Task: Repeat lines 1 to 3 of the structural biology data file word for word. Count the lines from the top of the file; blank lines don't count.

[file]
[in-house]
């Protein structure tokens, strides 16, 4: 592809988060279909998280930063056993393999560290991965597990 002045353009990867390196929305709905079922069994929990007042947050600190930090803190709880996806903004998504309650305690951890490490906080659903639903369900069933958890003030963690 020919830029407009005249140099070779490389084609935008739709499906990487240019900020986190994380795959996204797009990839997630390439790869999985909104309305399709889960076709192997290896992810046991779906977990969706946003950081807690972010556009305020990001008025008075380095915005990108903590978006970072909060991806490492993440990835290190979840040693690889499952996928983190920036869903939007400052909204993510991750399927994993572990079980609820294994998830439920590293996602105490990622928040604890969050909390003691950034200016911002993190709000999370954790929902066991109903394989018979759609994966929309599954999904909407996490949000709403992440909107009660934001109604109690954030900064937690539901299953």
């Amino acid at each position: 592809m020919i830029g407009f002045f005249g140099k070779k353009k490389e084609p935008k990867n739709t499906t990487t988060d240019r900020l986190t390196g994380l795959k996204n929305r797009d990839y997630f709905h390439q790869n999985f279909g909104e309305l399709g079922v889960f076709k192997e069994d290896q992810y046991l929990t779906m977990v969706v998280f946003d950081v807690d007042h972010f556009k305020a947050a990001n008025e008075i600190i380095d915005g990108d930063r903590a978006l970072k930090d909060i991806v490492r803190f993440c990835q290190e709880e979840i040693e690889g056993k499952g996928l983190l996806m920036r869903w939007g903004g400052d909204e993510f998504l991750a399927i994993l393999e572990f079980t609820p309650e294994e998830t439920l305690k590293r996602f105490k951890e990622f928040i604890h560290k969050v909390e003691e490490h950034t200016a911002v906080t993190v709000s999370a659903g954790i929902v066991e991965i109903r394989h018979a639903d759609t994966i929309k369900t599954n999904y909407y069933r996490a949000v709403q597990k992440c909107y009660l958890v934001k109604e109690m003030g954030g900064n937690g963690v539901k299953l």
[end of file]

[in-house]
């Protein structure tokens, strides 16, 4: 592809988060279909998280930063056993393999560290991965597990 002045353009990867390196929305709905079922069994929990007042947050600190930090803190709880996806903004998504309650305690951890490490906080659903639903369900069933958890003030963690 020919830029407009005249140099070779490389084609935008739709499906990487240019900020986190994380795959996204797009990839997630390439790869999985909104309305399709889960076709192997290896992810046991779906977990969706946003950081807690972010556009305020990001008025008075380095915005990108903590978006970072909060991806490492993440990835290190979840040693690889499952996928983190920036869903939007400052909204993510991750399927994993572990079980609820294994998830439920590293996602105490990622928040604890969050909390003691950034200016911002993190709000999370954790929902066991109903394989018979759609994966929309599954999904909407996490949000709403992440909107009660934001109604109690954030900064937690539901299953």
């Amino acid at each position: 592809m020919i830029g407009f002045f005249g140099k070779k353009k490389e084609p935008k990867n739709t499906t990487t988060d240019r900020l986190t390196g994380l795959k996204n929305r797009d990839y997630f709905h390439q790869n999985f279909g909104e309305l399709g079922v889960f076709k192997e069994d290896q992810y046991l929990t779906m977990v969706v998280f946003d950081v807690d007042h972010f556009k305020a947050a990001n008025e008075i600190i380095d915005g990108d930063r903590a978006l970072k930090d909060i991806v490492r803190f993440c990835q290190e709880e979840i040693e690889g056993k499952g996928l983190l996806m920036r869903w939007g903004g400052d909204e993510f998504l991750a399927i994993l393999e572990f079980t609820p309650e294994e998830t439920l305690k590293r996602f105490k951890e990622f928040i604890h560290k969050v909390e003691e490490h950034t200016a911002v906080t993190v709000s999370a659903g954790i929902v066991e991965i109903r394989h018979a639903d759609t994966i929309k369900t599954n999904y909407y069933r996490a949000v709403q597990k992440c909107y009660l958890v934001k109604e109690m003030g954030g900064n937690g963690v539901k299953l």